Tuesday, April 29, 2014

Review: The Messy Baker by Charmian Christie

Since when did every cookie on the plate have to be just like the next? Or each layer of cake exactly the same height? Each piecrust an impeccable work of art and encircled by stunningly perfect pastry leaves? To the uninitiated, all that fastidious, spotless baking is intimidating, not to mention exhausting. The Messy Baker celebrates baking as it happens in the real world—sweet, messy, fun, not always gorgeous, but a way to show love. Which doesn’t make it any less delicious; to the contrary, Charmian Christie’s flavor combinations rise far above the ordinary. Why have a raspberry galette when you can enjoy a raspberry-rhubarb galette with drippy, unctuous walnut frangipane? Or how about a Brie and walnut whiskey tart? It’s all yours without the rigid perfectionism or complicated instructions of other gourmet cookbooks.

Christie’s warm, irreverent voice brings the fun back into baking at a time when home cooks—pulled from pillar to post by jobs and errands—need to have fun. The Messy Baker is a full-service book that not only guides the reader through simple, delicious recipes but is also there to help out when things go wrong. For anyone who gave in frustration when that cake collapsed or the frosting smeared, Christie’s practical advice is here to rescue even the worst disaster and inspire the baker to try the next recipe.

E-galley received for review.

I love flipping through cookbooks and when I saw the gorgeous dark chocolate brownies pictured on the cover of this book I simply could not pass it by.

I was a little bit surprised to discover that nearly 50 pages of the book were devoted to a lengthy introduction detailing the ingredients and pans needed to make the recipes.  I was expecting a simpler cookbook with down-to-earth recipes, but this was a bit more involved.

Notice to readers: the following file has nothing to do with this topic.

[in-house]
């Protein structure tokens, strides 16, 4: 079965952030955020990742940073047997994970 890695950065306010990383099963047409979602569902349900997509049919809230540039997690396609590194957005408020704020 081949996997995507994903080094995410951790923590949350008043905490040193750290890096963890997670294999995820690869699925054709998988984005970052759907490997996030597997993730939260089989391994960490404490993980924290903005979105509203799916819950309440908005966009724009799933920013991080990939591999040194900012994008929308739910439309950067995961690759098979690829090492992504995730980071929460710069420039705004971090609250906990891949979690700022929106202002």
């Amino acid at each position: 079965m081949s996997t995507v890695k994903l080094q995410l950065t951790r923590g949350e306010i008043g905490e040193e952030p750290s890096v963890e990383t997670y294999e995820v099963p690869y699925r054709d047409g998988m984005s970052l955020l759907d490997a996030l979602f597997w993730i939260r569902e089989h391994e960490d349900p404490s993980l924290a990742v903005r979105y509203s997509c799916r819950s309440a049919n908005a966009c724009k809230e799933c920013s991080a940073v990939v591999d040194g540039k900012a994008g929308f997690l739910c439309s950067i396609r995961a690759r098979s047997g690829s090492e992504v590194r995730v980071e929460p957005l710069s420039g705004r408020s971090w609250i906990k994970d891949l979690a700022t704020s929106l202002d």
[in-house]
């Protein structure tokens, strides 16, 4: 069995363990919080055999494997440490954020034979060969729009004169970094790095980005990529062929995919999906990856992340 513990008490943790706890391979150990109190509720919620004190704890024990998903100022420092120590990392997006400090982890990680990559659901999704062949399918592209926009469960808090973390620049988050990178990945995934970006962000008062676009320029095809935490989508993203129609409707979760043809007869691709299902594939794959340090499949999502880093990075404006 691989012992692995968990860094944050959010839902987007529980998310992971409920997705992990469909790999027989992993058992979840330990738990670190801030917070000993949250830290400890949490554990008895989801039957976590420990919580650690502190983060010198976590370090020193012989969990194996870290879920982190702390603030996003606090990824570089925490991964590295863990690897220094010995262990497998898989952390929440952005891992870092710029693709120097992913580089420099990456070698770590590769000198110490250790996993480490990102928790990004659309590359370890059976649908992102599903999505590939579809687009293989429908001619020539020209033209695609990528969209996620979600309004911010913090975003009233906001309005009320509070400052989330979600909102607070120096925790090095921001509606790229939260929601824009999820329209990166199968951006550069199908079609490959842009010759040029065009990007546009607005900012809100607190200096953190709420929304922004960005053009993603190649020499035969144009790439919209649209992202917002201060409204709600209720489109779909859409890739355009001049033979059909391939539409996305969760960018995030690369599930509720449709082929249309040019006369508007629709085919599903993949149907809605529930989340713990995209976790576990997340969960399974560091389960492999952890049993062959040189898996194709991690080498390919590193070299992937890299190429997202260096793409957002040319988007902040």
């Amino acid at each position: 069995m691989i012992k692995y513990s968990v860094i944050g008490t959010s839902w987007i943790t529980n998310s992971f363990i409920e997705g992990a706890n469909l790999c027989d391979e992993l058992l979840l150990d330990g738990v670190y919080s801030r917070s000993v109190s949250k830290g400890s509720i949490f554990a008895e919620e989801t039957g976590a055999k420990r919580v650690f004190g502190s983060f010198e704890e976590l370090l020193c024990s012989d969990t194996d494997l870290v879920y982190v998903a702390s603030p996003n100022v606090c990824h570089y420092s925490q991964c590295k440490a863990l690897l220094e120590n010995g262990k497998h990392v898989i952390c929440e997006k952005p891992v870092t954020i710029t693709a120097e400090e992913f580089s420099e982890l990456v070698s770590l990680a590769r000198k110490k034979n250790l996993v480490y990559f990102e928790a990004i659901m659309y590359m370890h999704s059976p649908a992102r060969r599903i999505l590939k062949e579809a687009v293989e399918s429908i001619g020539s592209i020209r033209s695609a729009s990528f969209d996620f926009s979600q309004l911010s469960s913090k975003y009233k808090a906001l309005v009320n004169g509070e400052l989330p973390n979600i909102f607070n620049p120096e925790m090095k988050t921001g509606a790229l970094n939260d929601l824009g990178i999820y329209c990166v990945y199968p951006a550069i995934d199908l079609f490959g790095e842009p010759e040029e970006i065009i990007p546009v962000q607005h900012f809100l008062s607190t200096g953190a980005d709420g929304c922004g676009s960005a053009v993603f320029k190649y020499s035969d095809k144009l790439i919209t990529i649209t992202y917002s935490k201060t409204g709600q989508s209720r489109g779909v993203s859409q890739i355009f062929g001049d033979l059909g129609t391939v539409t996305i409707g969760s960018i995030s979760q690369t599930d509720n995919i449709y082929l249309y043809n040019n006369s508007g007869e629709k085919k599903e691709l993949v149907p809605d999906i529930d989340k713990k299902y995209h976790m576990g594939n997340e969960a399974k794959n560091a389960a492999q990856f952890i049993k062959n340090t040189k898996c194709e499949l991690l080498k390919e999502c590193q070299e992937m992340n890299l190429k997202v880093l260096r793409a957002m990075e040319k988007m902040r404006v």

I was pleasantly surprised that once I actually made it to the recipes there were a combination of both sweet and savory options.  "Baking" usually means sweet recipes so it was nice to see savory recipes.  The sweet to savory recipe ratio was about 1:1 which I felt made it a little heavy on the savories.

I liked that each recipe had an accompanying photograph so you knew what it was supposed to look like.  That's always immensely helpful when trying to achieve the desired result.

Overall, I was not particularly impressed with the recipes.  There was nothing simple and many seemed to have entirely too many things going on, like the Cherry and Lemon Macaroon Meringues.  Are they macaroons or meringues?  Why combine them?  It was strange.

So, while the premise was interesting and there were a couple recipes that I'd like to try I wasn't blown away.  If you can find it at your library it's worth a look but I wouldn't rush out to buy a copy.

★★☆☆ = Liked It

*This post may contain affiliate links*


Post a Comment